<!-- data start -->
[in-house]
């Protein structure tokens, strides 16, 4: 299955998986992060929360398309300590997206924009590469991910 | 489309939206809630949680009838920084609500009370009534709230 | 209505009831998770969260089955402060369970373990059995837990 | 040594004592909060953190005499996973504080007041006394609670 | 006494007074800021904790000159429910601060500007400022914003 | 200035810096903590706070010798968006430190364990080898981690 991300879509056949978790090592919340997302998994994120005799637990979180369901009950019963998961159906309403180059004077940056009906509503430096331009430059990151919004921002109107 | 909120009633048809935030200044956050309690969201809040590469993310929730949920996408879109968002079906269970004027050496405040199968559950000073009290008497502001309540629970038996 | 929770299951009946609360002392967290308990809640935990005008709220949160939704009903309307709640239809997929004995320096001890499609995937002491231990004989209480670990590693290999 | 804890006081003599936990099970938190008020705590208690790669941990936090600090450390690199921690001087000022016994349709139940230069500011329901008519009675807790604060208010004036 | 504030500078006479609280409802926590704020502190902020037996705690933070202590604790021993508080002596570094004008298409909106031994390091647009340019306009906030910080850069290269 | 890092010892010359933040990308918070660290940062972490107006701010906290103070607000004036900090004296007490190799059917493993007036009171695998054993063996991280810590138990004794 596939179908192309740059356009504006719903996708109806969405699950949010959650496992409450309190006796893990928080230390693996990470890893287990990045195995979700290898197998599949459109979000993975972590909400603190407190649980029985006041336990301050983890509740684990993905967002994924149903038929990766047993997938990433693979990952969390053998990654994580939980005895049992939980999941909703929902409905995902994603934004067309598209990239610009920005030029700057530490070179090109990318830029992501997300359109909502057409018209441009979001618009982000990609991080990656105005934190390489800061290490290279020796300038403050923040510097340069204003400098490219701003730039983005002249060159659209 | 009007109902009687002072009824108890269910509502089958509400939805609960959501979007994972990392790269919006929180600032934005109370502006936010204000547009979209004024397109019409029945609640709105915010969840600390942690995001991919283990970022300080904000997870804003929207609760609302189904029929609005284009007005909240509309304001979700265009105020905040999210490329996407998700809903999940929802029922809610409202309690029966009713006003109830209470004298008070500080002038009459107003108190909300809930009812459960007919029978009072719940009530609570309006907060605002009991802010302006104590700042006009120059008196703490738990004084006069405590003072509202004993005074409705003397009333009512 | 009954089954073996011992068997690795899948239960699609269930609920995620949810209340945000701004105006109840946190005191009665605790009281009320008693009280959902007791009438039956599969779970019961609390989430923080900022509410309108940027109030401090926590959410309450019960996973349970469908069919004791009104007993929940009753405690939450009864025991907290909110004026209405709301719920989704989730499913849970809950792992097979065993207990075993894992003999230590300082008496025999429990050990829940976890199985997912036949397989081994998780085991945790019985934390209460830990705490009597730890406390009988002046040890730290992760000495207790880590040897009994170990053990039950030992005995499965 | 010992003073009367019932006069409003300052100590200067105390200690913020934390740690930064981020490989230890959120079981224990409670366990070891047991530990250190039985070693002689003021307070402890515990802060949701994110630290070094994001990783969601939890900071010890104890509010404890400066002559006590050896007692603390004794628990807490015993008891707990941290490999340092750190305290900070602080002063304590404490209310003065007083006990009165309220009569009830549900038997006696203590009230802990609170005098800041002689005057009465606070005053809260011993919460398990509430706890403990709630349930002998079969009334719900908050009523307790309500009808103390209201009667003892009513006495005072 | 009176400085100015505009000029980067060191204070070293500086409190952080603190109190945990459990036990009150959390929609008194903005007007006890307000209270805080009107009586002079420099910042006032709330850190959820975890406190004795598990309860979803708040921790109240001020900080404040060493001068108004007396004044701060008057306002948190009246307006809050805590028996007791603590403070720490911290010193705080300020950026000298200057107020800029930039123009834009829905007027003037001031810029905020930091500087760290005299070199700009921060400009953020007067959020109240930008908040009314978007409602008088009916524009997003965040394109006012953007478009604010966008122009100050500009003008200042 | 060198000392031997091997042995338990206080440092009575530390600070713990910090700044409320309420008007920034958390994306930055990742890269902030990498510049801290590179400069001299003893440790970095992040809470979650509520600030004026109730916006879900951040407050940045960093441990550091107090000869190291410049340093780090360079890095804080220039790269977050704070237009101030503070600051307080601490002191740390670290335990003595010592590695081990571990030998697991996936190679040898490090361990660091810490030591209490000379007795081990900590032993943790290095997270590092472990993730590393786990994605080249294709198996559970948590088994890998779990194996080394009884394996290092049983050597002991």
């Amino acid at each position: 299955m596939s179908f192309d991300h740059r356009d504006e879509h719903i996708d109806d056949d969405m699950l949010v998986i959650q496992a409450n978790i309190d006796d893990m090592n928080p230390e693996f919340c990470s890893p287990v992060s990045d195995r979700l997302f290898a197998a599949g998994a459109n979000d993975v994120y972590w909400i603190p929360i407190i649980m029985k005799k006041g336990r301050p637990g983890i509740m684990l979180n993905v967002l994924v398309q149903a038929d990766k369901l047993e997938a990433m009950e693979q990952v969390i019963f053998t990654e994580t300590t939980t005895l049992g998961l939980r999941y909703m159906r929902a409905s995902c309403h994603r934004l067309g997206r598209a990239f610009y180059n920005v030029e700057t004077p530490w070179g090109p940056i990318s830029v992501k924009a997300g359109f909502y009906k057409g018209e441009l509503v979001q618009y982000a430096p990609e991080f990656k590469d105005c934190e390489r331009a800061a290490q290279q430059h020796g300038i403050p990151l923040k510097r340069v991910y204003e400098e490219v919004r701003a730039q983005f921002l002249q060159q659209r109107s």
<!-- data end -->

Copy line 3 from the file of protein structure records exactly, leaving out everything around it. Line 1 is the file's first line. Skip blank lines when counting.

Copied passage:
């Amino acid at each position: 299955m596939s179908f192309d991300h740059r356009d504006e879509h719903i996708d109806d056949d969405m699950l949010v998986i959650q496992a409450n978790i309190d006796d893990m090592n928080p230390e693996f919340c990470s890893p287990v992060s990045d195995r979700l997302f290898a197998a599949g998994a459109n979000d993975v994120y972590w909400i603190p929360i407190i649980m029985k005799k006041g336990r301050p637990g983890i509740m684990l979180n993905v967002l994924v398309q149903a038929d990766k369901l047993e997938a990433m009950e693979q990952v969390i019963f053998t990654e994580t300590t939980t005895l049992g998961l939980r999941y909703m159906r929902a409905s995902c309403h994603r934004l067309g997206r598209a990239f610009y180059n920005v030029e700057t004077p530490w070179g090109p940056i990318s830029v992501k924009a997300g359109f909502y009906k057409g018209e441009l509503v979001q618009y982000a430096p990609e991080f990656k590469d105005c934190e390489r331009a800061a290490q290279q430059h020796g300038i403050p990151l923040k510097r340069v991910y204003e400098e490219v919004r701003a730039q983005f921002l002249q060159q659209r109107s």